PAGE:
Manual therapy (MT) comes in all shapes and sizes - mobilisation, manipulation, mobilisation with movement, soft tissue massage, instrument assisted massage, muscle energy techniques, pointy elbows pressed into flesh and more. Patients (often) love it, and it's a popular treatment modality with therapists.
Debate rages, and myths and misconceptions surround MT. Is MT evidence-based? Could the time we spend performing MT be better spent elsewhere? How does MT work? Is it worth using if treatment effects are short lived? Is it just used as revenue raising by therapists, while creating reliance on passive therapies? Which patients may benefit from MT, and which patients you should steer away from MT?
In this podcast, clinical researcher, physical therapist and Professor at Duke University, Prof Chad Cook, we discuss the evidence around MT, myths and misconceptions, how MT works, and using your clinical reasoning to decide when and how to utilise MT.
- What is the current evidence around MT
- What are the arguments for and against manual therapy?
- How does MT work - potential mechanisms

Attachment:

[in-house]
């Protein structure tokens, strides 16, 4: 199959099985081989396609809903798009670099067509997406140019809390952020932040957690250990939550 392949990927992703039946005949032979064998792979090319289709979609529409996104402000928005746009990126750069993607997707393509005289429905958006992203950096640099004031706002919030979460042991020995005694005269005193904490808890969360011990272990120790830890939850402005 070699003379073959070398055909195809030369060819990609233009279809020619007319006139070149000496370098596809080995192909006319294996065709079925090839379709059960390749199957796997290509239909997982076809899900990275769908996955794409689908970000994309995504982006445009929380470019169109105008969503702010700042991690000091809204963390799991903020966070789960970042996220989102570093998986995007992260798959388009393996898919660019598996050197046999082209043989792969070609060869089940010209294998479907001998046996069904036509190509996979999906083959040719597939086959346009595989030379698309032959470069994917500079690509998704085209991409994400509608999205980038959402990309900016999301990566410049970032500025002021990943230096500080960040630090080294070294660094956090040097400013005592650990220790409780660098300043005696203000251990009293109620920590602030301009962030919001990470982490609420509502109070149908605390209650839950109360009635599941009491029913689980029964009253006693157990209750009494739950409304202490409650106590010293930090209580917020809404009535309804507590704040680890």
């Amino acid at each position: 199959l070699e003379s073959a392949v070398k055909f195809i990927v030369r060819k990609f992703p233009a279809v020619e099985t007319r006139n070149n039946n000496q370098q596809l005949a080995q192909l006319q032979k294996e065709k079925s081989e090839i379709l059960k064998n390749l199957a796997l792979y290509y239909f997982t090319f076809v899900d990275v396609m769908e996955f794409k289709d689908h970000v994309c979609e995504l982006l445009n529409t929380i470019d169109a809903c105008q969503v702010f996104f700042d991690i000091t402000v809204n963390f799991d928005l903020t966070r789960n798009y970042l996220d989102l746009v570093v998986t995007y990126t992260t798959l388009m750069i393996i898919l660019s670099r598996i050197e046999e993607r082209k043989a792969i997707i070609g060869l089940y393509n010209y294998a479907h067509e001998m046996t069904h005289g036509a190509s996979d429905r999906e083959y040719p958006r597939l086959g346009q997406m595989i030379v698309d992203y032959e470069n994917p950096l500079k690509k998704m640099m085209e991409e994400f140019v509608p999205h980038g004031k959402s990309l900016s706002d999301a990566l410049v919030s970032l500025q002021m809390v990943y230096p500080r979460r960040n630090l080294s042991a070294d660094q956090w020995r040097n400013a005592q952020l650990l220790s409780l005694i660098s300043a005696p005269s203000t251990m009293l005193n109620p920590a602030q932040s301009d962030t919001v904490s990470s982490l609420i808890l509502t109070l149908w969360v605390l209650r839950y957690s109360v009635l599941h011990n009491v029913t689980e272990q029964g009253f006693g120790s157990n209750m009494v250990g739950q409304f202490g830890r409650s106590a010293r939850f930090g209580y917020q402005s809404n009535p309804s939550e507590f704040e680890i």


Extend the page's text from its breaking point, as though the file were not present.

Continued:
- Does MT break up scar tissue or adhesions, correct biomechanical dysfunction or joint alignment?
- How to explain MT to your patients
- How to identify pain adaptive and non pain adaptive patients, and why this is important regardless of the treatment
- How to use clinical reasoning with MT
- How to select MT techniques
- How many sessions of MT should patients receive?
- Does MT cause harm and patient reliance?
- How to identify and change patient treatment expectations
Links associated with this episode:
Articles associated with this episode:
Deyle et al. 2005. Physical therapy treatment effectiveness for osteoarthritis of the knee: a randomized comparison of supervised clinical exercise and manual therapy procedures versus a home exercise program.
Learmann et al. 2014. No Differences in Outcomes in People with Low Back Pain Who Met the Clinical Prediction Rule for Lumbar Spine Manipulation When a Pragmatic Non-thrust Manipulation Was Used as the Comparator.